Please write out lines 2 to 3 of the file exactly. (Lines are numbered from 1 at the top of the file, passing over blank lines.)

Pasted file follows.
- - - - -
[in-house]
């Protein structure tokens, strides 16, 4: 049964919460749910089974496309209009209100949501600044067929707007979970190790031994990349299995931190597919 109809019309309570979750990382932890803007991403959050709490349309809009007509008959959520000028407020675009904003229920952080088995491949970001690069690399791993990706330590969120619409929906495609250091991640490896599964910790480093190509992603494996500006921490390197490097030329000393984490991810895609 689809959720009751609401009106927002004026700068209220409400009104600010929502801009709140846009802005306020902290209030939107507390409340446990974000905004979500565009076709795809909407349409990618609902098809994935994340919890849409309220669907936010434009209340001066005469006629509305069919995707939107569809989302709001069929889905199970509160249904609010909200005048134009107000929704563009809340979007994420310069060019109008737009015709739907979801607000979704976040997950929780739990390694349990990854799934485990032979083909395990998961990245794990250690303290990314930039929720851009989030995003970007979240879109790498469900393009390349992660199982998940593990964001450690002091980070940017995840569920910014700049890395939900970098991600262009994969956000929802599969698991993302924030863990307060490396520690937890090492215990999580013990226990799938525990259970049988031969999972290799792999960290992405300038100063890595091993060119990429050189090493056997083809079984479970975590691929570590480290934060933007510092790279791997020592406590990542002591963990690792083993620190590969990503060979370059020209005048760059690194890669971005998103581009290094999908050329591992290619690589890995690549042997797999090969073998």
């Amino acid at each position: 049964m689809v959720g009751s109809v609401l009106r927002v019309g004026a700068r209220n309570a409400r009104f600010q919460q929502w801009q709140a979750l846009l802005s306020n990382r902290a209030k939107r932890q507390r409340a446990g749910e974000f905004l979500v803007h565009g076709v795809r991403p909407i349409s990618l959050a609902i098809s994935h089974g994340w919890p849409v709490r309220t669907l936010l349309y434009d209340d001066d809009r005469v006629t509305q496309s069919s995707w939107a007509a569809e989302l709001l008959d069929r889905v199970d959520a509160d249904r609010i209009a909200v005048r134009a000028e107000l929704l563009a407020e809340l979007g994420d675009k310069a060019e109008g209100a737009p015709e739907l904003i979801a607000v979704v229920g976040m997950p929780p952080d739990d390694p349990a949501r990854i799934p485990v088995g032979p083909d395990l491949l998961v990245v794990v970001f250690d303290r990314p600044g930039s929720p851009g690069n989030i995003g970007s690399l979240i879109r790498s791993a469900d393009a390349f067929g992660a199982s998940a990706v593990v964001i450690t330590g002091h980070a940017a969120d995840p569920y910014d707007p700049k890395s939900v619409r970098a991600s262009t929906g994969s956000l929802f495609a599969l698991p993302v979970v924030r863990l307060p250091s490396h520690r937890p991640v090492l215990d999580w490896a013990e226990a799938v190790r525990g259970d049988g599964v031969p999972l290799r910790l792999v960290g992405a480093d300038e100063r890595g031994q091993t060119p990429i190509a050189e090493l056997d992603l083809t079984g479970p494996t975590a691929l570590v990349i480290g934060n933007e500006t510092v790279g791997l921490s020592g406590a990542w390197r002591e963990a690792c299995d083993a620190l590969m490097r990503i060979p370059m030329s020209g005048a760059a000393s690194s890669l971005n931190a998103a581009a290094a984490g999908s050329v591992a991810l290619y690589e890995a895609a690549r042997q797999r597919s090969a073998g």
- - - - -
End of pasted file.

């Protein structure tokens, strides 16, 4: 049964919460749910089974496309209009209100949501600044067929707007979970190790031994990349299995931190597919 109809019309309570979750990382932890803007991403959050709490349309809009007509008959959520000028407020675009904003229920952080088995491949970001690069690399791993990706330590969120619409929906495609250091991640490896599964910790480093190509992603494996500006921490390197490097030329000393984490991810895609 689809959720009751609401009106927002004026700068209220409400009104600010929502801009709140846009802005306020902290209030939107507390409340446990974000905004979500565009076709795809909407349409990618609902098809994935994340919890849409309220669907936010434009209340001066005469006629509305069919995707939107569809989302709001069929889905199970509160249904609010909200005048134009107000929704563009809340979007994420310069060019109008737009015709739907979801607000979704976040997950929780739990390694349990990854799934485990032979083909395990998961990245794990250690303290990314930039929720851009989030995003970007979240879109790498469900393009390349992660199982998940593990964001450690002091980070940017995840569920910014700049890395939900970098991600262009994969956000929802599969698991993302924030863990307060490396520690937890090492215990999580013990226990799938525990259970049988031969999972290799792999960290992405300038100063890595091993060119990429050189090493056997083809079984479970975590691929570590480290934060933007510092790279791997020592406590990542002591963990690792083993620190590969990503060979370059020209005048760059690194890669971005998103581009290094999908050329591992290619690589890995690549042997797999090969073998």
């Amino acid at each position: 049964m689809v959720g009751s109809v609401l009106r927002v019309g004026a700068r209220n309570a409400r009104f600010q919460q929502w801009q709140a979750l846009l802005s306020n990382r902290a209030k939107r932890q507390r409340a446990g749910e974000f905004l979500v803007h565009g076709v795809r991403p909407i349409s990618l959050a609902i098809s994935h089974g994340w919890p849409v709490r309220t669907l936010l349309y434009d209340d001066d809009r005469v006629t509305q496309s069919s995707w939107a007509a569809e989302l709001l008959d069929r889905v199970d959520a509160d249904r609010i209009a909200v005048r134009a000028e107000l929704l563009a407020e809340l979007g994420d675009k310069a060019e109008g209100a737009p015709e739907l904003i979801a607000v979704v229920g976040m997950p929780p952080d739990d390694p349990a949501r990854i799934p485990v088995g032979p083909d395990l491949l998961v990245v794990v970001f250690d303290r990314p600044g930039s929720p851009g690069n989030i995003g970007s690399l979240i879109r790498s791993a469900d393009a390349f067929g992660a199982s998940a990706v593990v964001i450690t330590g002091h980070a940017a969120d995840p569920y910014d707007p700049k890395s939900v619409r970098a991600s262009t929906g994969s956000l929802f495609a599969l698991p993302v979970v924030r863990l307060p250091s490396h520690r937890p991640v090492l215990d999580w490896a013990e226990a799938v190790r525990g259970d049988g599964v031969p999972l290799r910790l792999v960290g992405a480093d300038e100063r890595g031994q091993t060119p990429i190509a050189e090493l056997d992603l083809t079984g479970p494996t975590a691929l570590v990349i480290g934060n933007e500006t510092v790279g791997l921490s020592g406590a990542w390197r002591e963990a690792c299995d083993a620190l590969m490097r990503i060979p370059m030329s020209g005048a760059a000393s690194s890669l971005n931190a998103a581009a290094a984490g999908s050329v591992a991810l290619y690589e890995a895609a690549r042997q797999r597919s090969a073998g």